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Lameness is a clinical sign of a more severe disorder that results in a disturbance in the gait and the ability to move the body about, typically in response to pain, injury, or abnormal anatomy.
Lameness may involve one or more limbs and varies in severity from subtle pain or tenderness to an inbability to place any weight on the limb (i.e., carrying the leg). If only one forelimb is involved, the head and neck move upward when the affected limb is placed on the ground and drops when the unaffected limb bears weight. Meanwhile, if only one hind limb is involved, the pelvis drops when affected leg bears weight, rises when weight is lifted. And if both hind limbs are involved, forelimbs are carried lower to shift weight forward. In addition, lameness may become worse after strenuous activity or alleviate with rest.
Other signs and symptoms associated with lameness include:
Forelimb lameness in still growing dogs that are less than 12 months of age
Forelimb lameness in mature dogs that are older than 12 months of age
Hindlimb lameness in growing dogs that are less than 12 months of age
Hindlimb lameness in mature dogs that are greater than 12 months of age
Your veterinarian will perform a thorough physical exam on your pet, taking into account the background history of symptoms and possible incidents that might have led to this condition. Standard tests include a complete blood profile, a chemical blood profile, a complete blood count, and a urinalysis.
Because there are so many possible causes for lameness, your veterinarian will most likely use differential diagnosis. This process is guided by deeper inspection of the apparent outward symptoms, ruling out each of the more common causes until the correct disorder is settled upon and can be treated appropriately.
Your veterinarian will first try to differentiate between musculoskeletal, neurogenic and metabolic causes. The urinalysis may determine whether a muscle injury is reflected in the readings. Diagnostic imaging will include X-rays of the area of the lameness. Computed tomography (CT) scans and magnetic resonance imaging (MRI) will also be used when appropriate. Your doctor will also take samples of joint fluid for laboratory analysis, along with tissue and muscle samples in order to conduct a muscle and/or nerve biopsy to look for neuromuscular disease.
Treatment will depend on the underlying cause. If your dog is overweight, you will need to make changes in the dog's daily diet. Your veterinarian will assist you in creating a food plan that will best work for your dog according to its breed, size and age. There are several medications that can be used to treat the symptoms and underlying causes your dog is suffering from. For example, pain relievers may be prescribed, along with steroids that can be used help to reduce inflammation in the muscles and nerves, allowing healing to take place.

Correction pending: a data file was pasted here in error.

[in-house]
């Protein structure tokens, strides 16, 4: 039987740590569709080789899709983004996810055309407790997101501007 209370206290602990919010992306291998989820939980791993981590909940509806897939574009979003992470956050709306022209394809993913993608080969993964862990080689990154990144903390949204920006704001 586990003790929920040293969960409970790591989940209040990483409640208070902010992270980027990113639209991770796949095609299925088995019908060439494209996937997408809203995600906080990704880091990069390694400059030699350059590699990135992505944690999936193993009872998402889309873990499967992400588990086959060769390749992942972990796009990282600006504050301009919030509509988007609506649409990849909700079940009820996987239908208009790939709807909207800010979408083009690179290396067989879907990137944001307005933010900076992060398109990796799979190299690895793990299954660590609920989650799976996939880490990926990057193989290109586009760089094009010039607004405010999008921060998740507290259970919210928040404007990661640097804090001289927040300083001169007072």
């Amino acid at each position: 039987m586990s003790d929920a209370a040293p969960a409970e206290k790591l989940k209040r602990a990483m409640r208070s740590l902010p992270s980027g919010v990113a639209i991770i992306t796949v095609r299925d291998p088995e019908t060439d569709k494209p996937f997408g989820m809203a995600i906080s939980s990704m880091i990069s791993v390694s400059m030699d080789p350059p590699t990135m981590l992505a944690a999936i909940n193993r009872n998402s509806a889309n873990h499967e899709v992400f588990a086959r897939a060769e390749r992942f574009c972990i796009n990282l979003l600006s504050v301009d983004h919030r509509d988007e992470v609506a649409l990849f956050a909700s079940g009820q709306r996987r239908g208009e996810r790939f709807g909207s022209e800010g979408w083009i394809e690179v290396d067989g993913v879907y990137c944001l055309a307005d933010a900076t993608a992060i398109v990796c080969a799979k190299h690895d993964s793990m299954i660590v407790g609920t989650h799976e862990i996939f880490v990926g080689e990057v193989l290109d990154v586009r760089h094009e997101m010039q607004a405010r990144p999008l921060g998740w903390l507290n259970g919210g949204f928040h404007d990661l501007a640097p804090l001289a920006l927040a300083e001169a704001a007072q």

Your role and that of your veterinarian in the period following treatment will vary according to the diagnosis.
If you have a large breed dog, you will need to be on guard against allowing your dog to gain excess weight. Conversely, if your dog is a very rambunctious and energetic breed, you will want to observe the dog, and take note of any changes in movement or behavior after exercising, as some highly energetic dogs have a tendency to overdo it.
The area found between the muscles and the endings of the nerves
A bundle of fibers that are used in the process of sending impulses through the body
The term for the hip and related area
Something that is related to the whole body and not just one particular part or organ
An in-depth examination of the properties of urine; used to determine the presence or absence of illness
A condition of dead tissue
The term for the joint between the femur and tibia (knee cap)
Moving or located away from the midline; located along the side
The process of removing tissue to examine it, usually for medical reasons.
Any muscle that has two heads.
A condition in which growth and development are not up to normal standards
The term used to describe the movement of an animal
The wasting away of certain tissues; a medical condition that occurs when tissues fail to grow.
Any type of pain or tenderness or lack of soundness in the feet or legs of animals
The dislocation of a bone from the joint